Last update: November 17th, 2019 at 9:00 am
Kilauea is one of the world’s most active volcanoes, but it is of the sort that tends to ooze lava more often than it explodes. Until March 19, 2008, the last explosive eruption from the Halema`uma`u Crater, the summit crater, occurred in 1924. But starting on March 19, a small explosion from the crater rained rock and ash over the summit. The explosion heralded further activity at the summit, including a two- to four-fold increase in the amount of sulfur dioxide seeping from the volcano. The Hawaiian Volcano Observatory warned on March 28 that sulfur dioxide concentrations in the air downwind from the volcano were likely to be hazardous, particularly to children or those with asthma or other breathing difficulties. Even before the March 19 explosion, elevated sulfur dioxide levels prompted the National Park Service to close part of Crater Rim Drive starting in mid-February.
The Ozone Monitoring Instrument (OMI) on NASA’s Aura satellite recorded the increase in sulfur dioxide rising out of Kilauea between March 20 and March 27, 2008, top. Throughout the period, the easterly trade winds swept a long plume of sulfur dioxide south and west, away from major populated areas. The highest concentrations of the gas are shown in red. The lower image shows more typical sulfur dioxide levels as observed between March 1 and March 7, 2008. This plume is much smaller and contains significantly less sulfur dioxide.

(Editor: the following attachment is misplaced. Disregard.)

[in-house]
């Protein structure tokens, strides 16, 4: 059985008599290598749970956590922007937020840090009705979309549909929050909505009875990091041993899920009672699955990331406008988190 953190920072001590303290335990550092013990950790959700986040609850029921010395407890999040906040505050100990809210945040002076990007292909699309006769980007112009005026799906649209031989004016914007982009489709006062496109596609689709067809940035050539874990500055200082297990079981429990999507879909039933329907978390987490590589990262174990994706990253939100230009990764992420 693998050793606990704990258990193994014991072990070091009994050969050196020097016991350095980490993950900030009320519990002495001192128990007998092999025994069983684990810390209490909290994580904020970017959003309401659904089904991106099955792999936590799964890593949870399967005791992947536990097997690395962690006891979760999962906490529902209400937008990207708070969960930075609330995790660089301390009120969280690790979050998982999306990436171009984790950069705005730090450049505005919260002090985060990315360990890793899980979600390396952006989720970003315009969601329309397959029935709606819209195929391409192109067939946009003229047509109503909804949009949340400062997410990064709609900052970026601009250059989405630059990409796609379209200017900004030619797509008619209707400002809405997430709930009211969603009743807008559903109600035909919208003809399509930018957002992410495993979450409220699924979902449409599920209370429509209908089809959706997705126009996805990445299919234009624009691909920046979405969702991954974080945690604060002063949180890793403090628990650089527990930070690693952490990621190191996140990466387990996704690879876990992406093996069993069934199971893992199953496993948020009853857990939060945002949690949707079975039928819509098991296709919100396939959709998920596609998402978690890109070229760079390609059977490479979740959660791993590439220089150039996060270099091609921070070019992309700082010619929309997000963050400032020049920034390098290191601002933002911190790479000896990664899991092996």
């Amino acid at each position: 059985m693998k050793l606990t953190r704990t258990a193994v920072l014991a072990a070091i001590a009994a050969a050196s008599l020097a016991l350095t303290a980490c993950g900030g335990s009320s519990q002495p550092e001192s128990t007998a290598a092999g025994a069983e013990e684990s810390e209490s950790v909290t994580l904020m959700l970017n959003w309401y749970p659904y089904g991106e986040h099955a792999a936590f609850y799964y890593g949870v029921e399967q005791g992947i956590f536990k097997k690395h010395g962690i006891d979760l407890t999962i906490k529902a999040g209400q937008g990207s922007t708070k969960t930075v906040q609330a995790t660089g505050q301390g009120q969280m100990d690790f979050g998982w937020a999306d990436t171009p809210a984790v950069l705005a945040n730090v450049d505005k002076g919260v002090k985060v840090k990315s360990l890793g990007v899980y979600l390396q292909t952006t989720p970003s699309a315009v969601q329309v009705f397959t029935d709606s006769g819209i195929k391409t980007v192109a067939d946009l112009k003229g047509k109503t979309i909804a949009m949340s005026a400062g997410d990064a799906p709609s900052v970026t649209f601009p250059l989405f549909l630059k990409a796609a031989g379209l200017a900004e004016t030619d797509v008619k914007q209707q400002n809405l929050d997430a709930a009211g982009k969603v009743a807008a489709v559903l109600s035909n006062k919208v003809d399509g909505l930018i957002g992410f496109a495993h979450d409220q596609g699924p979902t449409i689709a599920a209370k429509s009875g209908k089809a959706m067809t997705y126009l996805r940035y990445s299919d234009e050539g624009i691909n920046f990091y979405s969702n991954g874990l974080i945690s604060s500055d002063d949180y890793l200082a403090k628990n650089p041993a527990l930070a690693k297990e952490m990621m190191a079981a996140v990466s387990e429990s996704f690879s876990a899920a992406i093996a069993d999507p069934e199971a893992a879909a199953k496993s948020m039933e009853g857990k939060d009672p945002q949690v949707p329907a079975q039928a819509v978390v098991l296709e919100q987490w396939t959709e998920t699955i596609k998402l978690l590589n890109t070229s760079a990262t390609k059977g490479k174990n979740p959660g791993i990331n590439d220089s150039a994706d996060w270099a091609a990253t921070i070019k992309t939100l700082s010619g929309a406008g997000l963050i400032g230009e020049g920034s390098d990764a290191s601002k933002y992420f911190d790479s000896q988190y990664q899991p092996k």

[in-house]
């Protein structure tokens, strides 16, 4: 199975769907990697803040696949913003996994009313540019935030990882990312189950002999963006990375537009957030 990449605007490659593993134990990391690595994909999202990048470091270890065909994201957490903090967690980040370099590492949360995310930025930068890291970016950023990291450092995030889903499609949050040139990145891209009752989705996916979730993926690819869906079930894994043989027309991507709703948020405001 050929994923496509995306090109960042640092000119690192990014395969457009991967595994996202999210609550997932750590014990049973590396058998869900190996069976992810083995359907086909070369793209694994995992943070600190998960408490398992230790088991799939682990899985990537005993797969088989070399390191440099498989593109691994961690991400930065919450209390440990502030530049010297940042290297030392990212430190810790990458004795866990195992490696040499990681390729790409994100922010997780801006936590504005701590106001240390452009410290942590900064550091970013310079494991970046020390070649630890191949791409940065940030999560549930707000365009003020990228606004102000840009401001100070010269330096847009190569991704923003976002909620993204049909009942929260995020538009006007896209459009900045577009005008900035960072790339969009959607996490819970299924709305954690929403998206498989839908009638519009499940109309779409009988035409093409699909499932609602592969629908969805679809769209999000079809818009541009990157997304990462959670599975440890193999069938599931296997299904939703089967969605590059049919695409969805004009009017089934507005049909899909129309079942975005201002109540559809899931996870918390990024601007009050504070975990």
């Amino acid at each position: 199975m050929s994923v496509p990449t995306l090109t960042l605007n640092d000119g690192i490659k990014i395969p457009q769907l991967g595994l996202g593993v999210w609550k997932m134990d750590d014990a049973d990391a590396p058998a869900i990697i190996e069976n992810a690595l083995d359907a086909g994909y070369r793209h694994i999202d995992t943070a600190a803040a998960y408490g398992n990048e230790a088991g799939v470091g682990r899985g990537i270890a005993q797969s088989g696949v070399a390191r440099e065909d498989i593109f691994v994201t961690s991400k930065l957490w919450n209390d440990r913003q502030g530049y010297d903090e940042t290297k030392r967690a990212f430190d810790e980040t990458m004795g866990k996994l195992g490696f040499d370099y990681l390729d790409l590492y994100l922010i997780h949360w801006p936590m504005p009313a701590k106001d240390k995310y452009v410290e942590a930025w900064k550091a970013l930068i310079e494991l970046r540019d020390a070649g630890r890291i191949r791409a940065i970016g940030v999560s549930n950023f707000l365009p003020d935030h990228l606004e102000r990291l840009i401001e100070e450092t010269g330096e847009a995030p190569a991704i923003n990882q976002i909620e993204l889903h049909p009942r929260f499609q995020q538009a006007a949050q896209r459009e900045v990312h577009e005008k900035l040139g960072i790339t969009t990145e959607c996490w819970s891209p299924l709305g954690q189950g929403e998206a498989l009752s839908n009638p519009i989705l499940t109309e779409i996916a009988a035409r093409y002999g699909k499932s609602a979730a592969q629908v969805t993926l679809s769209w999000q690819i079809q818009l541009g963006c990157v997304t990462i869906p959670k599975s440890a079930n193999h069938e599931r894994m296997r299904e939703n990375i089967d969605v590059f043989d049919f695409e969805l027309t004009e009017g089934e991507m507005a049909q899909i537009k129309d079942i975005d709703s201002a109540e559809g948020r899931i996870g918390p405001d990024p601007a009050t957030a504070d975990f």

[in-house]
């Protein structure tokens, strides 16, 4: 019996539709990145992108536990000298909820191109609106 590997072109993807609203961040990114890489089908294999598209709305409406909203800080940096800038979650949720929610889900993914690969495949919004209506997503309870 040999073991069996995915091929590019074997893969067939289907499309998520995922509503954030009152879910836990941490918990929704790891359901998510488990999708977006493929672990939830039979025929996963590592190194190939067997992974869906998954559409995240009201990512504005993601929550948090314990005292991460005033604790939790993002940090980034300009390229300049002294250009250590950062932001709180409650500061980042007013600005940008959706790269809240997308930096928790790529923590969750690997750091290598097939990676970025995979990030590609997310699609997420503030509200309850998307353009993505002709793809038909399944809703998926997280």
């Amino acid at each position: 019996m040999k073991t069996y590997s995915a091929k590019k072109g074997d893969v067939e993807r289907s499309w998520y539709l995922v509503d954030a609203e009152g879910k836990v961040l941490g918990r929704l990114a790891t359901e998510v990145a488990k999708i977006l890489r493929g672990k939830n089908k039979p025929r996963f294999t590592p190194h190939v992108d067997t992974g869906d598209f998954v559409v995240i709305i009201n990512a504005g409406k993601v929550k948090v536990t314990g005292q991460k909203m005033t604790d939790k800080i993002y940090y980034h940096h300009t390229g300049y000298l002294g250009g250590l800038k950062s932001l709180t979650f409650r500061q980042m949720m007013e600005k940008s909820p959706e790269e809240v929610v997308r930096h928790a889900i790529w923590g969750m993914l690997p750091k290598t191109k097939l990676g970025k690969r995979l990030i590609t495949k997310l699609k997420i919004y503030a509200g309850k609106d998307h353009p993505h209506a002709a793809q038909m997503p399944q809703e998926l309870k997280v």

OMI measures sulfur dioxide in Dobson Units. If you could compress all the sulfur dioxide in a column of the atmosphere into a flat layer at the Earth’s surface (at 0 degrees Celsius), one Dobson Unit of the gas would be 0.01 millimeters thick, and it would contain 0.0285 grams of sulfur dioxide per square meter.
In addition to its potential public health impacts, sulfur dioxide can also affect climate. During explosive eruptions, volcanic gases and particles may reach altitudes of more than 12 miles (20 kilometers). Sulfur dioxide gas reacts with water in the atmosphere to make sulfate aerosol particles. These light-colored particles can linger in the stratosphere for months following a big eruption, reflecting sunlight and cooling Earth.
Credit: NASA image courtesy Simon Carn, Joint Center for Earth Systems Technology (JCET), University of Maryland Baltimore County (UMBC). The OMI instrument is a Dutch-Finnish Instrument, provided to the EOS/Aura mission by The Netherlands and Finland. Caption by Holli Riebeek with information from Simon Carn.